The meaning behind celebrating Mother’s Day
Why we celebrate Mother’s Day
Anna Jarvis founded Mother’s Day in the United States.
Her mother passed in 1905 after spending much of her life caring for wounded soldiers. Anna Jarvis wanted to honour her Mother’s legacy by continuing the work she had devoted her life to.
She admired her own mother so much that she felt everyone should set aside one day a year to honour their own.
On May 8, 1914, President Woodrow Wilson declared the second Sunday in May Mother’s Day in America. It soon caught on and spread across the world.
Anna Jarvis never got to be spoiled on Mother’s Day as she never had children. She soon grew upset by the way greetings cards companies removed the meaning from Mother’s day and made it about profit, not love and gratitude.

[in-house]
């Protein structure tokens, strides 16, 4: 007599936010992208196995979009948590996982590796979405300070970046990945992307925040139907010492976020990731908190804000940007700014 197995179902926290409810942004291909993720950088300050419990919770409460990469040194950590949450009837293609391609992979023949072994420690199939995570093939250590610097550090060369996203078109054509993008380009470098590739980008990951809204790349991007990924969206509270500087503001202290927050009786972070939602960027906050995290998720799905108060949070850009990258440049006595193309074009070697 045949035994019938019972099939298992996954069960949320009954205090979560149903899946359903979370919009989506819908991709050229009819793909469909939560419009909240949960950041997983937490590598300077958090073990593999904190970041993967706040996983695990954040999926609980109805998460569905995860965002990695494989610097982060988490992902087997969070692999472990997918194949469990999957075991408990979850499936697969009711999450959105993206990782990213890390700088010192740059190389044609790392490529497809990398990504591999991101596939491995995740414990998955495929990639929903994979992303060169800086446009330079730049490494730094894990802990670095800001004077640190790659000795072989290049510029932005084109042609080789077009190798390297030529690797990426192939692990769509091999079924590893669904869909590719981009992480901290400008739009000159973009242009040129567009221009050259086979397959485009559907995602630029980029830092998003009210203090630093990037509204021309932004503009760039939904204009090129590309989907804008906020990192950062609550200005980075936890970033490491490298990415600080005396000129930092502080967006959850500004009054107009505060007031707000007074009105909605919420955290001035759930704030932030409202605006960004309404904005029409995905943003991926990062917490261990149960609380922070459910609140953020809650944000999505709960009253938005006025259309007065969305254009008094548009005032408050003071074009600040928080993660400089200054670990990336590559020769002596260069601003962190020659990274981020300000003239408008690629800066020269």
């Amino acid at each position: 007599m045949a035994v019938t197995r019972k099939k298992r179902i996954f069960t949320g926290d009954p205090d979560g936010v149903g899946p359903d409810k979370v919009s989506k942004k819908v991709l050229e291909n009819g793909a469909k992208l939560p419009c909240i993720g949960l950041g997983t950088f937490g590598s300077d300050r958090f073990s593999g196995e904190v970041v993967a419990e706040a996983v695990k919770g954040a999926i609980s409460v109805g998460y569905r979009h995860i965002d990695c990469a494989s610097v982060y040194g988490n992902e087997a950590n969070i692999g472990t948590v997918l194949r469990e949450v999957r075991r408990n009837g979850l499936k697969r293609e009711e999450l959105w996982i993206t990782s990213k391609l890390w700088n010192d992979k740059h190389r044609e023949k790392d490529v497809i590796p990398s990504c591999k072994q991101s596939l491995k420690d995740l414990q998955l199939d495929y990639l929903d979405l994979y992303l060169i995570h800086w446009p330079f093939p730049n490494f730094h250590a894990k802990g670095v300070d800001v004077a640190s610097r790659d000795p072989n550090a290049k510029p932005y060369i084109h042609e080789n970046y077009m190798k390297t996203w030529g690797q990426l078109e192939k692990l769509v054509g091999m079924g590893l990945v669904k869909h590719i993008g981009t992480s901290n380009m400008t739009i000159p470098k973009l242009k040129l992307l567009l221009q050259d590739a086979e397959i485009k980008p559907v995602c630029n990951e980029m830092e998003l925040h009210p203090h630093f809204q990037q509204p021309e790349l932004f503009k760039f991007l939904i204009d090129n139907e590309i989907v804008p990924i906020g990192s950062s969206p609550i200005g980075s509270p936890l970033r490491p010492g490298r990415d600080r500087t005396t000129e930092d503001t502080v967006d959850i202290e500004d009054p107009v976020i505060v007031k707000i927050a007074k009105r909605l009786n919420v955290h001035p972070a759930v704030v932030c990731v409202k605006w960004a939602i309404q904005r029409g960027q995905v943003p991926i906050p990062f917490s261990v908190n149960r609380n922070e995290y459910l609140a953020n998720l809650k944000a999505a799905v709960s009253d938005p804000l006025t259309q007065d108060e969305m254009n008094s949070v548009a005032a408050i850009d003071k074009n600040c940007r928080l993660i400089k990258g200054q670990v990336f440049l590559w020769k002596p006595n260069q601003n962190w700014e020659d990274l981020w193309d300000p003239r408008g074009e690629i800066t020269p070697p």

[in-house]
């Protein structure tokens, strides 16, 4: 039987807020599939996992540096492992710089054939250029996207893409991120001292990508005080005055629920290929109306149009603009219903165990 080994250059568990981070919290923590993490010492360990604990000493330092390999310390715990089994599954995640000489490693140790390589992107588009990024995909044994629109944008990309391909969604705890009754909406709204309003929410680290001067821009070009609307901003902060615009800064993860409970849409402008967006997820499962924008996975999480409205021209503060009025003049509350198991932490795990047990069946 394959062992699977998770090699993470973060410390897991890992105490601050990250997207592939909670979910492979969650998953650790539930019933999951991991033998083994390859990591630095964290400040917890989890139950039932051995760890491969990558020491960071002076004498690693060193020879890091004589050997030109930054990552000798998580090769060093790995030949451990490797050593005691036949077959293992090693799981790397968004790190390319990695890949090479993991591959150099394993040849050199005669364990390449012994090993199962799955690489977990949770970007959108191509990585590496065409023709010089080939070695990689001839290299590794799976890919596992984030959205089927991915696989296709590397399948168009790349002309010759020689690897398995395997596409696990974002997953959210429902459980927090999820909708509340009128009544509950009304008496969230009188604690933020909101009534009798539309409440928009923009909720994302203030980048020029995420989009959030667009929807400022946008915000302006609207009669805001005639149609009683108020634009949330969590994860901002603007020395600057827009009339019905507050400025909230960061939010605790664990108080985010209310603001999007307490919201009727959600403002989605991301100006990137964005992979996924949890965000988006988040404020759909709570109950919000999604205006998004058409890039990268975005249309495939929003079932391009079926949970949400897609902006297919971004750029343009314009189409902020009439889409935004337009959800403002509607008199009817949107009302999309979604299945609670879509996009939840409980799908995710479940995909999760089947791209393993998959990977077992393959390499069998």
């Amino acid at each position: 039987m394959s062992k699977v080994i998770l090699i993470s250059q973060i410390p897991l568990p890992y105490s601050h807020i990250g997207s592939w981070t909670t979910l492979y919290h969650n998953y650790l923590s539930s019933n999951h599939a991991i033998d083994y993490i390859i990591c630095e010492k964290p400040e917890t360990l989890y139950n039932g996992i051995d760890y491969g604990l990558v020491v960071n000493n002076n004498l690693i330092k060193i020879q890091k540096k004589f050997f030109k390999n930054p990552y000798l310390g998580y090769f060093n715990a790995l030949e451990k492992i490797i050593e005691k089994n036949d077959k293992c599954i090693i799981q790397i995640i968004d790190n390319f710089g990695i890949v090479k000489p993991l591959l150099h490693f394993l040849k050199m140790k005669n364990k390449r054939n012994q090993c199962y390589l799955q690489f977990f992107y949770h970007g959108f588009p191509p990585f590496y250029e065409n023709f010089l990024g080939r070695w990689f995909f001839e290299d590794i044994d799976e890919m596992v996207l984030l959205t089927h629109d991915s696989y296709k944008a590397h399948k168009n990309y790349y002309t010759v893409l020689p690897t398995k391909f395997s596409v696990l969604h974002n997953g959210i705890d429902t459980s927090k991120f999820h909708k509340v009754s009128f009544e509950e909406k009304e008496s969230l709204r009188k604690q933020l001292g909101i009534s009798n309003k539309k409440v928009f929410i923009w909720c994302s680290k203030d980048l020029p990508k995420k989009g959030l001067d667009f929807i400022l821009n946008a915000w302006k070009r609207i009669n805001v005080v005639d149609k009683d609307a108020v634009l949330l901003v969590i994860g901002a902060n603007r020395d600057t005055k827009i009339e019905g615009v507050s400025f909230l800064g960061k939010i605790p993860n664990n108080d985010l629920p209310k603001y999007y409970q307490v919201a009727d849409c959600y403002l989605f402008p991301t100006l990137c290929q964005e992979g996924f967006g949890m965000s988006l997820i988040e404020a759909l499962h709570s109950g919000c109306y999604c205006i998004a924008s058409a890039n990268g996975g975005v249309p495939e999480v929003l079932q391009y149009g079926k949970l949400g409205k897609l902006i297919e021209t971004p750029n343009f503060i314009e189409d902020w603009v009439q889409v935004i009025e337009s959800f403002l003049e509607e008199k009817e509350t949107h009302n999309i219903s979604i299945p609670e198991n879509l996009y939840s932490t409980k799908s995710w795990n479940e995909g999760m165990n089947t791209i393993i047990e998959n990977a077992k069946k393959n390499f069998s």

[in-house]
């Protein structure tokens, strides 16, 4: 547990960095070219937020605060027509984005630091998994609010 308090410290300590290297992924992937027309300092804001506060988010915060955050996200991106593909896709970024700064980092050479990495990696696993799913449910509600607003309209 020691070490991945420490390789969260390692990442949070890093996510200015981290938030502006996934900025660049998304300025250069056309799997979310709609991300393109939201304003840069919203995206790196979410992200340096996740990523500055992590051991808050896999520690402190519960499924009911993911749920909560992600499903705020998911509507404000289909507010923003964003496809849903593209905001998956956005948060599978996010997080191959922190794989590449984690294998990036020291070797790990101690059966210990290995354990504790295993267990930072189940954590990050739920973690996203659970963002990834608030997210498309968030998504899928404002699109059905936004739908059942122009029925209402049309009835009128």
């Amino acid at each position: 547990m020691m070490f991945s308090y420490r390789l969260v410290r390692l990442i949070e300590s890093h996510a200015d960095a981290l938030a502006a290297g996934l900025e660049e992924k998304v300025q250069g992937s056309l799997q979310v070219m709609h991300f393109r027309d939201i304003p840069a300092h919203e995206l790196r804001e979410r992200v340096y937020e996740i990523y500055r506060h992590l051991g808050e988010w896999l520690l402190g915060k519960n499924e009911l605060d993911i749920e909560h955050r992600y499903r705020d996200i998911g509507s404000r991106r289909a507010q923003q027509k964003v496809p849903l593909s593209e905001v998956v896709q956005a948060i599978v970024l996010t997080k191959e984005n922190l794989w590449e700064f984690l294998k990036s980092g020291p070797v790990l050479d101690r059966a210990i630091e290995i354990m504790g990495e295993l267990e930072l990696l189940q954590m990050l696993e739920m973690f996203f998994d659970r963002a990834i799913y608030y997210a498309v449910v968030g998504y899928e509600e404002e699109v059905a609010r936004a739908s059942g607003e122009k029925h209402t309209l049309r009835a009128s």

She wanted children to give love, cards and gifts which had meaning and came from the heart. Anyone who has had a homemade card from a child knows that it is worth more than anything.
How do you spell Mother’s Day?
The apostrophe goes between the R and the S as Anna Jarvis felt that it should be the singular of mother as it is about each family honouring its own mother. People who aren‘t sure often call it Mothering Sunday.
Facts about Mother’s Day
- Most people leave it late, only buying their Mother’s Day gift in the five days before Mother’s Day.
- It moves each year as it is the Fourth Sunday in Lent
- The day traditionally starts with tea and toast in bed, a bunch of flowers and lunch in a restaurant. Children also often do household chores on Mother’s Day although many mothers don’t pursue this as it leads to so much bickering.